Kyoto Fall Foliage Itinerary Day 2
Tenryu-ji Temple in autumn © chleong
9am: Arashiyama’s Tenryu-ji Temple
Today, you’ll head west to the Arashiyama sightseeing district. Start your day by visiting Tenryu-ji Temple, which has some lovely maples in its spacious garden. You’ll also be able to enjoy the colors on the surrounding hills when exploring the garden. Note that if you’re going to eat a picnic lunch later in Arashiyama, as we suggest, you might want to buy supplies before setting off for Arashiyama.
Arashiyama Bamboo Grove © freakland
10am: Arashiyama Bamboo Grove
Exit the north gate of Tenryu-ji and turn left to reach the famous Arashiyama Bamboo Grove. Sure, this is not a foliage attraction, but it’s still well worth checking out.
Okochi-sanso Villa in autumn © discoverytourstv
11am: Okochi-Sanso Villa
At the top of the Arashiyama Bamboo Grove you’ll see the small entrance booth for Okochi-Sanso Villa. This garden at this villa contains some magnificent maple trees and a visit is highly recommended!
Kameyama-koen Park © kimon
noon: Picnic Lunch in Kameyama-koen Park
Since the restaurants in Arashiyama will be packed in this season, it’s a good idea to have a picnic lunch in Kameyama-koen Park, which is a short walk south of Okochi-Sanso.
Daitoku-ji’s Koto-in subtemple in autumn © Damien Douxchamps
Afternoon Option A
1:30pm: Daitoku-ji Temple
After lunch in Arashiyama, consider taking a taxi over to Daitoku-ji Temple. The taxi will cost around Y2000 and it is really the only convenient way to get from Arashiyama to the temple. Daitoku-ji is actually a walled compound of several small Zen subtemples, many of which are open only during cherry and foliage season. In particular, Koto-in Subtemple here is lovely during foliage season. The stone walkway here is one of the most photographed in the city.
Myoshin-ji’s Taizo-in Subtemple in autumn © Damien Douxchamps
Afternoon Option B
1:30pm Myoshin-ji Temple
If you don’t want to spring for a taxi to Daitoku-ji, another good option for the afternoon is the walled temple complex of Myoshin-ji Temple, which can be reached by taking the JR Line from Saga-Arashiyama Station to Hanazono Station. The Taizo-in Subtemple here contains a truly beautiful garden. Be sure to walk around to see what other subtemples are holding special openings during foliage season.
4pm: Return to Hotel to Rest
After all that temple hopping, you’ll surely need a rest before dinner.
6pm: Dinner Downtown
Head out for dinner downtown before more sightseeing in the evening.
Kodai-ji Temple autumn illumination © skyseeker
8pm: Southern Higashiyama Temple Illuminations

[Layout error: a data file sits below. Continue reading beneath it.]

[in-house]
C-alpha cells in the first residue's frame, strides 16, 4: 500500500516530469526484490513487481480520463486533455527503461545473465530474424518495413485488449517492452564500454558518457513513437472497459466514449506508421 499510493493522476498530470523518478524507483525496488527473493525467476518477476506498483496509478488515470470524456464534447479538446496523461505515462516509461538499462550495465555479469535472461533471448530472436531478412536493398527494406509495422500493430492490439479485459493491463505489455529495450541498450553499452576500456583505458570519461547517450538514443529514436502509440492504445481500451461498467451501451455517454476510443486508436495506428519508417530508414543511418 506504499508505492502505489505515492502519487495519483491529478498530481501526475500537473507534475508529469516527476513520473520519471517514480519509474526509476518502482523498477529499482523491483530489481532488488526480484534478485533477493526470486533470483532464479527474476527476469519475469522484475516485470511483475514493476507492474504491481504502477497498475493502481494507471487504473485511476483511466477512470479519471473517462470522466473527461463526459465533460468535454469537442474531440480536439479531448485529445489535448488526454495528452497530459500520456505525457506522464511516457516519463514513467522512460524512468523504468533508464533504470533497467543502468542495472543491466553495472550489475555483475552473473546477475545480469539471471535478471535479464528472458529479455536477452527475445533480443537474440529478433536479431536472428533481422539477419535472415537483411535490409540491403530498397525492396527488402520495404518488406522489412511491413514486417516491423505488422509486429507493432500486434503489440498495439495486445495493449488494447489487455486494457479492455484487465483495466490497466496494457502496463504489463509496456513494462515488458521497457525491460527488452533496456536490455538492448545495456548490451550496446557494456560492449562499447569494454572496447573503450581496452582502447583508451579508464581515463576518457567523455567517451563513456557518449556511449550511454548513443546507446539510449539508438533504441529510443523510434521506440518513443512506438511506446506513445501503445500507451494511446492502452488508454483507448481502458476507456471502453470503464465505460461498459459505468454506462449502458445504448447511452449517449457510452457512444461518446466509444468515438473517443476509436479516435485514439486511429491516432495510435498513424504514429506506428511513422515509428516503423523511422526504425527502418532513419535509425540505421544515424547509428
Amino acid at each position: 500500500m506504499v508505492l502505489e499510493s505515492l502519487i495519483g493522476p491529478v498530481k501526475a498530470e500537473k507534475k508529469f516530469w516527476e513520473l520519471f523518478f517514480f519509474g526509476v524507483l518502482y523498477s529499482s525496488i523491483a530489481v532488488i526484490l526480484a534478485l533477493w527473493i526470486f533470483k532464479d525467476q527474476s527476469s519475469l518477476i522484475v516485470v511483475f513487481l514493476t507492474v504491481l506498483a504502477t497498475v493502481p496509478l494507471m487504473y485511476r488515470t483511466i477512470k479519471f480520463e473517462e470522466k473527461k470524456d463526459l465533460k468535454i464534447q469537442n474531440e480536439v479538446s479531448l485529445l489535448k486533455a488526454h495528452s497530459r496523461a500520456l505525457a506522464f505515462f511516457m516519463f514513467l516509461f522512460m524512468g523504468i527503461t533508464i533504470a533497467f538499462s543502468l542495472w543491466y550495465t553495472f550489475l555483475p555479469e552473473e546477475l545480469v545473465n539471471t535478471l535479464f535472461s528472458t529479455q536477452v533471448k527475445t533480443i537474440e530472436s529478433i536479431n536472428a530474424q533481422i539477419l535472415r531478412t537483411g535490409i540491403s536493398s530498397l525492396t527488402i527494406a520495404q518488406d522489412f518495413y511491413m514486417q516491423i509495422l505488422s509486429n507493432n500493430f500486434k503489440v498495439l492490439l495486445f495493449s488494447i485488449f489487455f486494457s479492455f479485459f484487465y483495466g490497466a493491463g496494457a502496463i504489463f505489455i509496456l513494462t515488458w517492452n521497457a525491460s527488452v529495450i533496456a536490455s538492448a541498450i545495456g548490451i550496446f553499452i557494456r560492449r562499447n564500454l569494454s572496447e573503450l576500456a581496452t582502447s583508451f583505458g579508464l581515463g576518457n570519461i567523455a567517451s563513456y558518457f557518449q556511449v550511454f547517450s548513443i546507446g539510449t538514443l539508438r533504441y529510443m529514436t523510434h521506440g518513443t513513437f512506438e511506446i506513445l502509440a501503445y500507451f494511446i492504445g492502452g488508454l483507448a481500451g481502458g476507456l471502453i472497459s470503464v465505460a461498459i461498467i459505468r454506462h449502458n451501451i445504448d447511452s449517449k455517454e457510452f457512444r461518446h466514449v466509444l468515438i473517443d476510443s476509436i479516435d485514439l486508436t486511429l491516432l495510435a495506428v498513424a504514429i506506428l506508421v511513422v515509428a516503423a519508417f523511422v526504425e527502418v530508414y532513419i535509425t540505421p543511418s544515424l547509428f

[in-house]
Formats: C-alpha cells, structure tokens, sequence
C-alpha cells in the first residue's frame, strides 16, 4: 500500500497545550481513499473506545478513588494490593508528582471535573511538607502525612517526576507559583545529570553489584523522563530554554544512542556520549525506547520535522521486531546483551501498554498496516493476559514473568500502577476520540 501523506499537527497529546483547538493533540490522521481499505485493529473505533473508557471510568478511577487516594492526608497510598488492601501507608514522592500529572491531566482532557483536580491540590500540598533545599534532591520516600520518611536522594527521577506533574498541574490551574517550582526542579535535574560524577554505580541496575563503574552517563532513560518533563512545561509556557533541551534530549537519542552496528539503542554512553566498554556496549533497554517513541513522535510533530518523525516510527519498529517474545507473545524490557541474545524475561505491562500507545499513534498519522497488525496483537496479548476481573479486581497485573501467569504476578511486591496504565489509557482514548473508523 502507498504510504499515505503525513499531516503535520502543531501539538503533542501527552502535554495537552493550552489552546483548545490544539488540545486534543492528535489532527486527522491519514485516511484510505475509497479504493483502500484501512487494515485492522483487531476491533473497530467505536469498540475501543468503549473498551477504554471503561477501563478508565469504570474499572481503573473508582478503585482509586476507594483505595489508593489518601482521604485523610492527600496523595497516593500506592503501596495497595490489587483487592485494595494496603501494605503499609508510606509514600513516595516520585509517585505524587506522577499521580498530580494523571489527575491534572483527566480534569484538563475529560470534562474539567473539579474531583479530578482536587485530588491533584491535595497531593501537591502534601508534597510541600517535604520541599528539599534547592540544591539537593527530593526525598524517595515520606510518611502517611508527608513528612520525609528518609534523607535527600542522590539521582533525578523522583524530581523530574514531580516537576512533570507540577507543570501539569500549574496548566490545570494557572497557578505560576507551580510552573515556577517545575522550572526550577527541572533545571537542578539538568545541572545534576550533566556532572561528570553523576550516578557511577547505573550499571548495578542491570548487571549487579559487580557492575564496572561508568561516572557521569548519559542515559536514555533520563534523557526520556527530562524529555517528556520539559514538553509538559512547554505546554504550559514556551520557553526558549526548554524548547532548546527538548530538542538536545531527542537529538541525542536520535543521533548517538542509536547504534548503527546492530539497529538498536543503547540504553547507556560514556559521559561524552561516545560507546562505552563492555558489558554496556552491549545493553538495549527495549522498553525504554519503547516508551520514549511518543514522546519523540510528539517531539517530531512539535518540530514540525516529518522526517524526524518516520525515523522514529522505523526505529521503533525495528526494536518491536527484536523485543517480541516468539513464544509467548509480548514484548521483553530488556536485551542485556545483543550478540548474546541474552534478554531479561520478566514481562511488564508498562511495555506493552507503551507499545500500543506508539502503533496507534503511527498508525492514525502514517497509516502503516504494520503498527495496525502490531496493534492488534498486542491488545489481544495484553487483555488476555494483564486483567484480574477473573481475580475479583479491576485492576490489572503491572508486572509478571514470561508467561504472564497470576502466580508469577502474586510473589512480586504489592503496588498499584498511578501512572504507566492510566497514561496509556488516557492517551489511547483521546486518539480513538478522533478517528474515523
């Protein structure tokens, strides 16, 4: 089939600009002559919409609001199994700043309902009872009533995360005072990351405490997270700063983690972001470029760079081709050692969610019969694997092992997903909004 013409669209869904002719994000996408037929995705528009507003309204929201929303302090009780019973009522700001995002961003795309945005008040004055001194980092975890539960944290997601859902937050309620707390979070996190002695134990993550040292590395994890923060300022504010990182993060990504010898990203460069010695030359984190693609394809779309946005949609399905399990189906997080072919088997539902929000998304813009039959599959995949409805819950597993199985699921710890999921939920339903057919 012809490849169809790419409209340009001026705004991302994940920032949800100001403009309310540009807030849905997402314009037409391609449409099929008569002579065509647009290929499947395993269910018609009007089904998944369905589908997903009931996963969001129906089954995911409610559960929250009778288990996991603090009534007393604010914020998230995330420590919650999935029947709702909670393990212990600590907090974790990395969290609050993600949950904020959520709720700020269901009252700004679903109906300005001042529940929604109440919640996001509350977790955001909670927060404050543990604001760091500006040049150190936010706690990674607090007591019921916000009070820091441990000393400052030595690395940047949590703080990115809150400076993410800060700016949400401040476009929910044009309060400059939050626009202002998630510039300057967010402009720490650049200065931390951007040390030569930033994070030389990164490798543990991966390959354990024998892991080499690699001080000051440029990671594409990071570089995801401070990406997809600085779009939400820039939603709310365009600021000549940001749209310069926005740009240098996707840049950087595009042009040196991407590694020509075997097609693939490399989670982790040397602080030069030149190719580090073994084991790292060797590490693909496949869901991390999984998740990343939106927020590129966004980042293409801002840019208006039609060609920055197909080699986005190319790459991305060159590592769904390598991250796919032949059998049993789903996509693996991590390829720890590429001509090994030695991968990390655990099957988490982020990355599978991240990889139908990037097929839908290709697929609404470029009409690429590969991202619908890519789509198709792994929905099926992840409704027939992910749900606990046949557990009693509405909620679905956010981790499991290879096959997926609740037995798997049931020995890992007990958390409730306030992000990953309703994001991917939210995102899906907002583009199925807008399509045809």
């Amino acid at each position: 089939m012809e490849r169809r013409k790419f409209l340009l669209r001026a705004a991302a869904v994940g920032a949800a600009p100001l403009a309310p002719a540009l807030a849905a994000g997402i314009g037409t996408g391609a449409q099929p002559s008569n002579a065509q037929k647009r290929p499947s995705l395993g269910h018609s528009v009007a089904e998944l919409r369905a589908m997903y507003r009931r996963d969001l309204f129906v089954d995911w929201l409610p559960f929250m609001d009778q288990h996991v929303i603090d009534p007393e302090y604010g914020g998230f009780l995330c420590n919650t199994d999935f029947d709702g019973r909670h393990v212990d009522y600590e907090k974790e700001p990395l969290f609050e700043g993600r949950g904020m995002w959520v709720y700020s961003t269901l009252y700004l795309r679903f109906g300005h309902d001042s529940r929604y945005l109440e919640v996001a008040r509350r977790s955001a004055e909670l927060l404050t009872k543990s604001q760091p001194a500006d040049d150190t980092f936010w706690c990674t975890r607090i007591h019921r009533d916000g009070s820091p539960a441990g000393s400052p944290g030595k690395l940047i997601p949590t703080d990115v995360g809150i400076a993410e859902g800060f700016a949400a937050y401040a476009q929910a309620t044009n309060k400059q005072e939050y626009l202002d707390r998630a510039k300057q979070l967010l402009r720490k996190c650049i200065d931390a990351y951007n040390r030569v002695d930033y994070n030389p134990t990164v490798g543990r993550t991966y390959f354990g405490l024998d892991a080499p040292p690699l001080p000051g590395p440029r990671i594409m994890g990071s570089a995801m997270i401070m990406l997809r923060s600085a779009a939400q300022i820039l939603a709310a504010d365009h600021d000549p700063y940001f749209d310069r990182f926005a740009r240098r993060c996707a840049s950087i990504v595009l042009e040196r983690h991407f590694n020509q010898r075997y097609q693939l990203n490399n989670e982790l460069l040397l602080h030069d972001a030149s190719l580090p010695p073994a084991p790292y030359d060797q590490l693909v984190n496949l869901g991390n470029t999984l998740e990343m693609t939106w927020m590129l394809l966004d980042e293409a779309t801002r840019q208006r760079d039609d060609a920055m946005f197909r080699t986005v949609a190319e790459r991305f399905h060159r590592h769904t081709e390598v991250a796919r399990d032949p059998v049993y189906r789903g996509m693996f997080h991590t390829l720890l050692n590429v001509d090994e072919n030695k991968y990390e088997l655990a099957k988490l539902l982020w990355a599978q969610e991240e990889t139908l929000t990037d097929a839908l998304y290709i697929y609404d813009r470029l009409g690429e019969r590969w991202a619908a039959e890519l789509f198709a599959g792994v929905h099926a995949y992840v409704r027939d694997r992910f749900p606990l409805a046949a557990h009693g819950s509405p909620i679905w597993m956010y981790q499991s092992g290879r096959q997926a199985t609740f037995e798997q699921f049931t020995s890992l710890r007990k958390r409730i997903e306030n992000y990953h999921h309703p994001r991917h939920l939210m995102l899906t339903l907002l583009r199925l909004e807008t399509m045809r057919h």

On this evening, head back to Southern Higashiyama to visit the illuminated temples that you missed the previous evening. See Day 1 of this itinerary for more details.
Kyoto Fall Foliage Guide
- Autumn Colors In Kyoto
- Kyoto Fall Foliage Itinerary
- Kyoto Off-The-Beaten-Track Fall Foliage Itinerary
Tokyo And Osaka Fall Foliage
If you’re going to be in Tokyo or Osaka as well during fall foliage season, be sure to read Tokyo’s Best Fall Foliage Spots and Osaka Fall Foliage on InsideKyoto.com’s companion sites, TrulyTokyo.com and InsideOsaka.com
Where Are These Places Located?See these places on our Kyoto Google map:
- Open the Kyoto map
- You will see the list of places on the left hand side. (Click the 3-line icon in the top left corner if not). Scroll down or use the map search (the magnifying glass icon) to find the place you want.
- Click the name of the place in the list. Its location pin will be highlighted on the map.
- Map pins are color coded - BLUE: Hotels | VIOLET: Ryokan | PINK: Places to Eat | YELLOW: Things to See and Do
- If you're using the map on your phone, open the map and then search for the name of the place. The map will then zoom in on its location.
Other Inside Kyoto Pages Of Interest:
Kyoto Vacation Checklist
- For all the essentials in a brief overview, see my First Time In Kyoto guide
- Check Kyoto accommodation availability on Booking.com - usually you can reserve a room with no upfront payment. Pay when you check out. Free cancellations too.
- Need tips on where to stay? See my one page guide Where To Stay In Kyoto
- See my comprehensive Packing List For Japan
- Buy a data-only SIM card online for collection when you arrive at Kansai International Airport (for Osaka and Kyoto) or Tokyo's Narita Airport. Or rent an unlimited data pocket wifi router.
- Compare Japan flight prices and timings to find the best deals
- If you're visiting more than one city, save a ton of money with a Japan Rail Pass - here's my explanation of why it's worth it
- Get travel insurance for Japan - we recommend World Nomads (and here's why)